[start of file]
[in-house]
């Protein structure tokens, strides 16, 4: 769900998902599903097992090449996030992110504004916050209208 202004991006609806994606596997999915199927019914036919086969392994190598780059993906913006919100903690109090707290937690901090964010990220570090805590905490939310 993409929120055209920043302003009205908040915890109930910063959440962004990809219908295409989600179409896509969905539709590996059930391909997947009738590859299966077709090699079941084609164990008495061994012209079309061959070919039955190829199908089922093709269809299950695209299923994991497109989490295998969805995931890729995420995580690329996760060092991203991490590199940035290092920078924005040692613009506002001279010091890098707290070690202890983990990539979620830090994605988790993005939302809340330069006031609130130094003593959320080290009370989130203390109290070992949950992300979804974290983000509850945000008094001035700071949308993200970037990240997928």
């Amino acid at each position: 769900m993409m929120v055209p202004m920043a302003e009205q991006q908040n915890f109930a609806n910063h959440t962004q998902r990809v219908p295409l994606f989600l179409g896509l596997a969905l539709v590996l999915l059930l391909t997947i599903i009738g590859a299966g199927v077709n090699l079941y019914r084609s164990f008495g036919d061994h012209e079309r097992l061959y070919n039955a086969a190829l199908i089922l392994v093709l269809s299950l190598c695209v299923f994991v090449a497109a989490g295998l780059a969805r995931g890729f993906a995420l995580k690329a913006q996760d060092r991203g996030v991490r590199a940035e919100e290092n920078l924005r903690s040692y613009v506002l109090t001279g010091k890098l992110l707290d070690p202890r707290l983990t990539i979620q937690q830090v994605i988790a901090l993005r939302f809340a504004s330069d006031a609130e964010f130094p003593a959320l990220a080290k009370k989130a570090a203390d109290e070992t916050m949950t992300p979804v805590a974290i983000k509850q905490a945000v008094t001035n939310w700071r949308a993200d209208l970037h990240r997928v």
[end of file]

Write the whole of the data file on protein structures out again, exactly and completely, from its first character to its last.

[in-house]
């Protein structure tokens, strides 16, 4: 769900998902599903097992090449996030992110504004916050209208 202004991006609806994606596997999915199927019914036919086969392994190598780059993906913006919100903690109090707290937690901090964010990220570090805590905490939310 993409929120055209920043302003009205908040915890109930910063959440962004990809219908295409989600179409896509969905539709590996059930391909997947009738590859299966077709090699079941084609164990008495061994012209079309061959070919039955190829199908089922093709269809299950695209299923994991497109989490295998969805995931890729995420995580690329996760060092991203991490590199940035290092920078924005040692613009506002001279010091890098707290070690202890983990990539979620830090994605988790993005939302809340330069006031609130130094003593959320080290009370989130203390109290070992949950992300979804974290983000509850945000008094001035700071949308993200970037990240997928």
């Amino acid at each position: 769900m993409m929120v055209p202004m920043a302003e009205q991006q908040n915890f109930a609806n910063h959440t962004q998902r990809v219908p295409l994606f989600l179409g896509l596997a969905l539709v590996l999915l059930l391909t997947i599903i009738g590859a299966g199927v077709n090699l079941y019914r084609s164990f008495g036919d061994h012209e079309r097992l061959y070919n039955a086969a190829l199908i089922l392994v093709l269809s299950l190598c695209v299923f994991v090449a497109a989490g295998l780059a969805r995931g890729f993906a995420l995580k690329a913006q996760d060092r991203g996030v991490r590199a940035e919100e290092n920078l924005r903690s040692y613009v506002l109090t001279g010091k890098l992110l707290d070690p202890r707290l983990t990539i979620q937690q830090v994605i988790a901090l993005r939302f809340a504004s330069d006031a609130e964010f130094p003593a959320l990220a080290k009370k989130a570090a203390d109290e070992t916050m949950t992300p979804v805590a974290i983000k509850q905490a945000v008094t001035n939310w700071r949308a993200d209208l970037h990240r997928v």